while start <= end:
mid = start + (end-start)//2
if nums[mid] > target:
end = mid-1
elif nums[mid] < target:
start = mid+1
else:
return mid
return -1
if __name__ == '__main__':
nums = [2, 12, 15, 17, 27, 29, 45]
target = 17
print(search(nums, target))
```

**Time Complexity Analysis**

**The Best Case** occurs when the target element is the middle element of the array. The number of comparisons, in this case, is 1. So, the time complexity is `O(1)`

.

**The Average Case:** On average, the target element will be somewhere in the array. So, the time complexity will be `O(logN)`

.

**The Worst Case** occurs when the target element is not in the list or it is away from the middle element. So, the time complexity will be `O(logN)`

.

### How to Calculate Time Complexity:

Let's say the iteration in Binary Search terminates after **k** iterations.

At each iteration, the array is divided by half. So let’s say the length of array at any iteration is **N**.

At **Iteration 1,**

```
Length of array = N
```

At **Iteration 2**,

```
Length of array = N/2
```

At **Iteration 3**,

```
Length of array = (N/2)/2 = N/2^2
```

At **Iteration k**,

```
Length of array = N/2^k
```

Also, we know that after k divisions, the **length of the array becomes 1**: Length of array = **N⁄ _{2}^{k} = 1**\=>

**N = 2**

^{k}If we apply a log function on both sides: **log _{2} (N) = log_{2} (2^{k})**\=>

**log**

_{2}(N) = k log_{2}(2)As **(log _{a} (a) = 1)**

Therefore,=>

**k = log**

_{2}(N)So now we can see why the time complexity of Binary Search is log_{2} (N).

You can also visualize the above two algorithms using the simple tool built by Dipesh Patil - Algorithms Visualizer.

## Order-agnostic Binary Search

Suppose, we have to find a target element in a sorted array. We know that the array is sorted, but we don’t know if it’s sorted in ascending or descending order.

**Approach for Order-agnostic Binary Search**

The implementation is similar to binary search except that we need to identify whether the array is sorted in ascending order or descending order. This then lets us make the decision about whether to continue the search in the left half of the array or the right half of the array.

We first compare the target with the middle element

If the array is sorted in ascending order and the target is less than the middle element

**OR**the array is sorted in descending order and the target is greater than the middle element, then we continue the search in the lower half of the array by setting`end=mid-1`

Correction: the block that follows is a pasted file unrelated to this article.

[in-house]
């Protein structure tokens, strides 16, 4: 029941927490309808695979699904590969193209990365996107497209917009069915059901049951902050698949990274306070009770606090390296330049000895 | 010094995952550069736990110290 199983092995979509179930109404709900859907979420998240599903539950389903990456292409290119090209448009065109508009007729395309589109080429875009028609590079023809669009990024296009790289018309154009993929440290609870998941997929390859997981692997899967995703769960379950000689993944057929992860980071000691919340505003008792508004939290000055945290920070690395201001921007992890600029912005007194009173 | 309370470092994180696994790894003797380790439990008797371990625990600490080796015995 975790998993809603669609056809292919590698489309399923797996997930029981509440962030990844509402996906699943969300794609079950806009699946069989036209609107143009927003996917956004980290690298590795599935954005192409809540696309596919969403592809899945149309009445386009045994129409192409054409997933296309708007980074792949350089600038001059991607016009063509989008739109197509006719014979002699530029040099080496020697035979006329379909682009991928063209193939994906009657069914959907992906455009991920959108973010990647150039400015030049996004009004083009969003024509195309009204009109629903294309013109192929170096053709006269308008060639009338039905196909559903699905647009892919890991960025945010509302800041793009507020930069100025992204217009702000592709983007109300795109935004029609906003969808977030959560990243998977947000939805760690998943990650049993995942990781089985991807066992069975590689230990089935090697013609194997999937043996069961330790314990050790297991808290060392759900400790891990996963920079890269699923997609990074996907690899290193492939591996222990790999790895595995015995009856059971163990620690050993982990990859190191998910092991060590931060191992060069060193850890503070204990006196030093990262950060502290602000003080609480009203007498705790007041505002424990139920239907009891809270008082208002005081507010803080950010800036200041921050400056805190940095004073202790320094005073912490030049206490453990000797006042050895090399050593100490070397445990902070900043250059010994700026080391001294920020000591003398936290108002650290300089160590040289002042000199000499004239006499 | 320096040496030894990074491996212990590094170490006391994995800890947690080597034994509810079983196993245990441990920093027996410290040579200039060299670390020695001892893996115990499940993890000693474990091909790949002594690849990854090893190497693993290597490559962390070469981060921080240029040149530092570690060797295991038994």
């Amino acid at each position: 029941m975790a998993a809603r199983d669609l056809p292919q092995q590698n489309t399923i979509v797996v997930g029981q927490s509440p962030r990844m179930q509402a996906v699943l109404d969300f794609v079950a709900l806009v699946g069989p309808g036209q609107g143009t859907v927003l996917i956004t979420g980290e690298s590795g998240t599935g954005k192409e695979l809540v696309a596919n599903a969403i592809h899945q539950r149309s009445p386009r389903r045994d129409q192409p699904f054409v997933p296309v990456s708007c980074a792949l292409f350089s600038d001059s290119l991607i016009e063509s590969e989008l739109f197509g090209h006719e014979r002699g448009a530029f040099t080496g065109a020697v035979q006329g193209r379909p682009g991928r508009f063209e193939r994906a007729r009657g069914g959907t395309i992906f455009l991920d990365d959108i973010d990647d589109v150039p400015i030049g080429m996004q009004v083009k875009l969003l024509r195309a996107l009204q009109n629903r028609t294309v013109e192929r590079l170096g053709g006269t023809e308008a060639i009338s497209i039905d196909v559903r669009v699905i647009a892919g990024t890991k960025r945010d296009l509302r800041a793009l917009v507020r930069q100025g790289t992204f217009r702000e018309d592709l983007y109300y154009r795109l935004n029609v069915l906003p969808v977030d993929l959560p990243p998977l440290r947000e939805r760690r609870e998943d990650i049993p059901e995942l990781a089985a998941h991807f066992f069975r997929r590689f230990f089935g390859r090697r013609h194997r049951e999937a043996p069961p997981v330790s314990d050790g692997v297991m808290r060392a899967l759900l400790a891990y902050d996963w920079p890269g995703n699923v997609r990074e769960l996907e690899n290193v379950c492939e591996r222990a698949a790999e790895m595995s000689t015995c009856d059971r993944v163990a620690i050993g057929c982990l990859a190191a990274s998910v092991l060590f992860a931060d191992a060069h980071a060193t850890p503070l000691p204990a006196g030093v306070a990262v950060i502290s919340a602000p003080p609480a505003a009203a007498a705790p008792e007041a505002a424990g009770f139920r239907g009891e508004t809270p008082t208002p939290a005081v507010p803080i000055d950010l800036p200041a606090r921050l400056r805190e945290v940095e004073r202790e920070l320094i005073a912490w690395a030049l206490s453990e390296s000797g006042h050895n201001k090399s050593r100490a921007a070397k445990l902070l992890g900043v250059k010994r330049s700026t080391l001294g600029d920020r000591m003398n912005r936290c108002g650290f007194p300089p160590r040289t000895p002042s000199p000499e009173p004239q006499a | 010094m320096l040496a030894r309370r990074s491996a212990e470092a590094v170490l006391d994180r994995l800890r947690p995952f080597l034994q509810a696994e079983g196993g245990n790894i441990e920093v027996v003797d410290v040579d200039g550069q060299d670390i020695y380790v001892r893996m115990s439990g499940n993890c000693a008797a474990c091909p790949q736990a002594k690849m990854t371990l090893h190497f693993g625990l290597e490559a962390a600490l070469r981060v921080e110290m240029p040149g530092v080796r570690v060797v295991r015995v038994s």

.Otherwise, we perform the search in the upper half of the array by setting

`start=mid+1`

The only thing we need to do is to figure out whether the array is sorted in ascending order or descending order. We can easily find this by comparing the first and last elements of the array.

```
if arr[0] < arr[arr.length-1]
array is sorted in ascending order
else
array is sorted in descending order
```

**Code Implementation**

#### Order-agnostic Binary Search in Java

```
package algorithms.searching;
public class OrderAgnosticBinarySearch {
public static void main(String[] args) {
int[] nums1 = {-1, 2, 4, 6, 7, 8, 12, 15, 19, 32, 45, 67, 99};
int[] nums2 = {99, 67, 45, 32, 19, 15, 12, 8, 7, 6, 4, 2, -1};
int target = -1;
System.out.println(search(nums1, target));
System.out.println(search(nums2, target));
}
static int search(int[] arr, int target) {
int start = 0;
int end = arr.length - 1;
boolean isAscending = arr[start] < arr[end];
while (start <= end) {
int mid = start + (end - start) / 2;
if (target == arr[mid])
return mid;
if (isAscending) {
if (target < arr[mid]) {
end = mid - 1;
} else {
start = mid + 1;
}
} else {
if (target < arr[mid]) {
start = mid + 1;
} else {
end = mid - 1;
}
}
}
return -1;
}
}
```

#### Order-agnostic Binary Search in Python

```
def search(nums, target):
start = 0
end = len(nums)-1
is_ascending = nums[start] < nums[end]
while start <= end:
mid = start + (end-start)//2
if target == nums[mid]:
return mid
if is_ascending:
if target < nums[mid]:
end = mid-1
else:
start = mid+1
else:
if target < nums[mid]:
start = mid+1
else:
end = mid-1
return -1
if __name__ == '__main__':
nums1 = [-1, 2, 4, 6, 7, 8, 12, 15, 19, 32, 45, 67, 99]
nums2 = [99, 67, 45, 32, 19, 15, 12, 8, 7, 6, 4, 2, -1]
target = -1
print(search(nums1, target))
print(search(nums2, target))
```

**Time Complexity Analysis**

There will be no change in the time complexity, so it will be the same as Binary Search.

**Conclusion**

In this article, we discussed two of the most important search algorithms along with their code implementations in Python and Java. We also looked at their time complexity analysis.

Thanks for reading!